I trimmed them wonky after they were pressed, and to be 1" to 2" wide.  

The process continued with more 3/4" strips of gold, and one more row of lime green.  On one side, I inserted a strip of gold.  The piece ended up about 7-1/2" x 7-1/2", with one side wonky.  I may or may not trim this when it gets sewn into the quilt.  

I hope this helps sew skinny lines into some of your blocks.

Friday, September 15, 2023

Challenge piece for the Mod Quilt Squad - Lime Twist

The newest challenge for the mod squad group was announced.  The theme is "Lime Twist".  The pieces must have lime green in them, some gold, be improv pieced, be Kintsugi inspired, and be 24" W x 48-60" H.  I pulled out blue fabrics from the Marcia Derse collection, some dyed fabric, lime green and other shades of green fabric, and two gold fabrics for the color scheme that I envisioned.

I didn't start with a design, just the black lines of the space to fill on my design board.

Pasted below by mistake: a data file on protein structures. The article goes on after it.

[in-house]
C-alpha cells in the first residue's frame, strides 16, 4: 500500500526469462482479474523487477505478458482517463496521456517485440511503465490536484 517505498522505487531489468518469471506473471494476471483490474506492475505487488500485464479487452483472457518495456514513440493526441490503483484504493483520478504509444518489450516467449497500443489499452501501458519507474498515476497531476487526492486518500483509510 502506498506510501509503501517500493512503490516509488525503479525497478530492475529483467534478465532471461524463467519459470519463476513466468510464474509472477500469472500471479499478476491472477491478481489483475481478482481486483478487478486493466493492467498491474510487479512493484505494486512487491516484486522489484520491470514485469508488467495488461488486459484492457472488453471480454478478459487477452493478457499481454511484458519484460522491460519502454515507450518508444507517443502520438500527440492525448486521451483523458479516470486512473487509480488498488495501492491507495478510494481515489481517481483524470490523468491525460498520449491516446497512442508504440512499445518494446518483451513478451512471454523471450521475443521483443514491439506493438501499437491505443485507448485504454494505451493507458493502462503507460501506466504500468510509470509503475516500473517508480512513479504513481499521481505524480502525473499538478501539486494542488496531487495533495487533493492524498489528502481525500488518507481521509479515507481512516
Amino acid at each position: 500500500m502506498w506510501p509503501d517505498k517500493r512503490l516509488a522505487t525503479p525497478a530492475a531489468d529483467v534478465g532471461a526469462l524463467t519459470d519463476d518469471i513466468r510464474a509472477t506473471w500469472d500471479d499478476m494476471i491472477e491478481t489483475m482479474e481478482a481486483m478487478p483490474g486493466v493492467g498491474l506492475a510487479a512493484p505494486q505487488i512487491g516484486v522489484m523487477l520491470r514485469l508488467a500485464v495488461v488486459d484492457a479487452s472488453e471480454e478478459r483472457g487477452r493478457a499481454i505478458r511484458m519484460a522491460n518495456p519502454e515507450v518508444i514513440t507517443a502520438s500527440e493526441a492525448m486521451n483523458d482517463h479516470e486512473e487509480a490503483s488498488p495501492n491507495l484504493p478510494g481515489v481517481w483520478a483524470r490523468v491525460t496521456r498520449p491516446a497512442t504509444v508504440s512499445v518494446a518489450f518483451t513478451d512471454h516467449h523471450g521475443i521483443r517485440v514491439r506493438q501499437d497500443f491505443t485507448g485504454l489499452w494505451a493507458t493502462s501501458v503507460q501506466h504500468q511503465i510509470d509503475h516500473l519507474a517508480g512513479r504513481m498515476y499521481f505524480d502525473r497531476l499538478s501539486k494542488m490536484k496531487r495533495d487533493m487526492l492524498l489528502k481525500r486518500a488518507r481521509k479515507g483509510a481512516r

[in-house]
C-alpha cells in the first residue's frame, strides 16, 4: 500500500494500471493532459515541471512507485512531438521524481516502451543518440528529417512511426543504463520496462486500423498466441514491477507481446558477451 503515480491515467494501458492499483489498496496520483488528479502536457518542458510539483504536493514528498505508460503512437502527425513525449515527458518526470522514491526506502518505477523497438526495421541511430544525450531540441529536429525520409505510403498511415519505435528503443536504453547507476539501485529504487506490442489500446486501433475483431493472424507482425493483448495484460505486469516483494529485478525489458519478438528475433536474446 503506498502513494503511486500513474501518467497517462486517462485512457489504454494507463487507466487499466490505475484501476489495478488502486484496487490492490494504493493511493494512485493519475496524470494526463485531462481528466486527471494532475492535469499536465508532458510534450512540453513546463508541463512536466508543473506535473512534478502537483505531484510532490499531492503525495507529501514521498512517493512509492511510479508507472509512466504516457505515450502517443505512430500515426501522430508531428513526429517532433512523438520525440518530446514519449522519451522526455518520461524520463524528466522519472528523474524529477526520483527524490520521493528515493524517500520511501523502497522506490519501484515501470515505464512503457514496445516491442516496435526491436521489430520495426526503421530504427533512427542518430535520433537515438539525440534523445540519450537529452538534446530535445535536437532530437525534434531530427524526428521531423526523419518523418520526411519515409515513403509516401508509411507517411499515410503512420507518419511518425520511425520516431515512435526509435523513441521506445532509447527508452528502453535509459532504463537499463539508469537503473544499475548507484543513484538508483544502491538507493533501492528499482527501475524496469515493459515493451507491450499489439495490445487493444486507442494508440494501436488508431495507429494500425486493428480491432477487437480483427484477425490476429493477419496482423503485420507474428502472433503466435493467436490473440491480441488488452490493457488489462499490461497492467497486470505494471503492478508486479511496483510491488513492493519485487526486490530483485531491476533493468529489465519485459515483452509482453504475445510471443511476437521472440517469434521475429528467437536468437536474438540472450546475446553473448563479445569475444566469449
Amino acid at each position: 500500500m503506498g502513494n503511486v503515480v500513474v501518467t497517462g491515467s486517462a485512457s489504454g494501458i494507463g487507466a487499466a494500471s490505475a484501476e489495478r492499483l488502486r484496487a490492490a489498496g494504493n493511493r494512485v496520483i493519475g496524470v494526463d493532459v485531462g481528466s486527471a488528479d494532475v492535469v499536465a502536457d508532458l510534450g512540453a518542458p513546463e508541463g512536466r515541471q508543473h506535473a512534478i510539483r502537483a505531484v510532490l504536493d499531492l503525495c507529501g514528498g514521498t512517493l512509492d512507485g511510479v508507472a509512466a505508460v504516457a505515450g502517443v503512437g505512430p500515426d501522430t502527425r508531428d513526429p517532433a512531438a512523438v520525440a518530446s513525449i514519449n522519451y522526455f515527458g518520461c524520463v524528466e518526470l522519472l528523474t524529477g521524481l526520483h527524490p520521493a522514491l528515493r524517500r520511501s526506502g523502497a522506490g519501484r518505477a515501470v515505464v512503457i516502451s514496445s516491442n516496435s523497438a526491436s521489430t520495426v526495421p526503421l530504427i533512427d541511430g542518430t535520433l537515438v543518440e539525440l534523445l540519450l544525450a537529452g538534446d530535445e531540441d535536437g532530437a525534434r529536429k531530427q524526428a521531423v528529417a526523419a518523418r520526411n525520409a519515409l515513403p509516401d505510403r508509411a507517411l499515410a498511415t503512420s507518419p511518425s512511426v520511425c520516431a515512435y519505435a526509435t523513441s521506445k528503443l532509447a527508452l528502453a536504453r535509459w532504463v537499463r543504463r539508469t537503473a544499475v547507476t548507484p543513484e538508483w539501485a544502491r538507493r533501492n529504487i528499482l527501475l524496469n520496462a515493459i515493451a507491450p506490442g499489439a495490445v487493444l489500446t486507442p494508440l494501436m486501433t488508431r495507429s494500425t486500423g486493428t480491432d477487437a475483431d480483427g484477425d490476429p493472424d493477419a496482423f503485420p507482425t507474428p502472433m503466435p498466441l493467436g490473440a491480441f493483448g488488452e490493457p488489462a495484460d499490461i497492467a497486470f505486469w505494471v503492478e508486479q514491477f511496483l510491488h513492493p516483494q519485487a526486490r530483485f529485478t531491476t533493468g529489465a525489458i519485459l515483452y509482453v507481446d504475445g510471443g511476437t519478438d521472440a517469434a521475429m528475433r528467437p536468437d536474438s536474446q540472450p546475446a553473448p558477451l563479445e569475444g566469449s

Then I pulled out all of my books and blogs about making skinny lines and started making improv pieces.  This is a skinny line curved technique that I found in Irene Roderick's book.  I started with two pieces of 8" x 8" fabric, and 3/4" wide strips of the gold fabric.  It seems counterintuitive that you use straight pieces for the inset curved parts, but it works!  Well, with a little steam and starch and very skinny seams.  First, I free hand cut the first curve with both the blue and green fabrics stacked right side up.

Then, I took the 3/4" gold fabric and using an 1/8" seam, sewed this to the first curved piece.

This was pressed away from the skinny strip.  I trimmed 1/4" off the skinny strip and using a 1/8" seam and LINING UP THE PREVIOUS SEAM LINE, sewed the outside piece to the skinny strip.